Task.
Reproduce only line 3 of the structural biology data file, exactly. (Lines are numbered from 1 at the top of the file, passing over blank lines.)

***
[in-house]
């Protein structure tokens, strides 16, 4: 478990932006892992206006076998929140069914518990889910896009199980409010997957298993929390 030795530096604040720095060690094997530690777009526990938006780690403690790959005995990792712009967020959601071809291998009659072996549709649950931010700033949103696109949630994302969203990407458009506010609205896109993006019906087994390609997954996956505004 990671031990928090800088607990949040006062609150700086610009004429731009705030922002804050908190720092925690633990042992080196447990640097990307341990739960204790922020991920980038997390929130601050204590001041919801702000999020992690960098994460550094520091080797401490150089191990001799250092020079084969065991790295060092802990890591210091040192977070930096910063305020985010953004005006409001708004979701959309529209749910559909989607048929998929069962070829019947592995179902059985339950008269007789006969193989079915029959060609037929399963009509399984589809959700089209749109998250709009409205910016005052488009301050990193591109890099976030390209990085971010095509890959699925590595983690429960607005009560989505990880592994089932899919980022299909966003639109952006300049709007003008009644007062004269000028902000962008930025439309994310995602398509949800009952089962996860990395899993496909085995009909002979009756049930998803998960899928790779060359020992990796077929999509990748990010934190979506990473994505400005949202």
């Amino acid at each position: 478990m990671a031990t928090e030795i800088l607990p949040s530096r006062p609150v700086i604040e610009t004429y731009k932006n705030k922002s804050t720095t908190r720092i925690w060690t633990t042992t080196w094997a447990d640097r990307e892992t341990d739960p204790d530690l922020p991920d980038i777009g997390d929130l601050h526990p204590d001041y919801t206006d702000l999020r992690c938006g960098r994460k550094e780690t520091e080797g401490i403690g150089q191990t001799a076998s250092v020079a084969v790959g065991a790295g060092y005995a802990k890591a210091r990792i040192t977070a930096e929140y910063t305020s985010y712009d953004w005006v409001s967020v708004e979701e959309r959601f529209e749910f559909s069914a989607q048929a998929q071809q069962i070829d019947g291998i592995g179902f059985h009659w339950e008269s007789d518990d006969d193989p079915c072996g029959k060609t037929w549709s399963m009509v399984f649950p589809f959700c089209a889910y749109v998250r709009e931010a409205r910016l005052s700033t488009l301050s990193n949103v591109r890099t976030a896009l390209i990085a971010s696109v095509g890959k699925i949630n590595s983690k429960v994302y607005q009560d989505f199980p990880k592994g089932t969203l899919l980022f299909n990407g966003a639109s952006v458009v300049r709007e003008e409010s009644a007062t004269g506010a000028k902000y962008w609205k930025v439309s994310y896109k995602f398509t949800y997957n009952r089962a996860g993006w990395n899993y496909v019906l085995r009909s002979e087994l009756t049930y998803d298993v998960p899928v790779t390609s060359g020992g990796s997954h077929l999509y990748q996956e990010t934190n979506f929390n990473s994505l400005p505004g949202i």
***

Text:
């Amino acid at each position: 478990m990671a031990t928090e030795i800088l607990p949040s530096r006062p609150v700086i604040e610009t004429y731009k932006n705030k922002s804050t720095t908190r720092i925690w060690t633990t042992t080196w094997a447990d640097r990307e892992t341990d739960p204790d530690l922020p991920d980038i777009g997390d929130l601050h526990p204590d001041y919801t206006d702000l999020r992690c938006g960098r994460k550094e780690t520091e080797g401490i403690g150089q191990t001799a076998s250092v020079a084969v790959g065991a790295g060092y005995a802990k890591a210091r990792i040192t977070a930096e929140y910063t305020s985010y712009d953004w005006v409001s967020v708004e979701e959309r959601f529209e749910f559909s069914a989607q048929a998929q071809q069962i070829d019947g291998i592995g179902f059985h009659w339950e008269s007789d518990d006969d193989p079915c072996g029959k060609t037929w549709s399963m009509v399984f649950p589809f959700c089209a889910y749109v998250r709009e931010a409205r910016l005052s700033t488009l301050s990193n949103v591109r890099t976030a896009l390209i990085a971010s696109v095509g890959k699925i949630n590595s983690k429960v994302y607005q009560d989505f199980p990880k592994g089932t969203l899919l980022f299909n990407g966003a639109s952006v458009v300049r709007e003008e409010s009644a007062t004269g506010a000028k902000y962008w609205k930025v439309s994310y896109k995602f398509t949800y997957n009952r089962a996860g993006w990395n899993y496909v019906l085995r009909s002979e087994l009756t049930y998803d298993v998960p899928v790779t390609s060359g020992g990796s997954h077929l999509y990748q996956e990010t934190n979506f929390n990473s994505l400005p505004g949202i």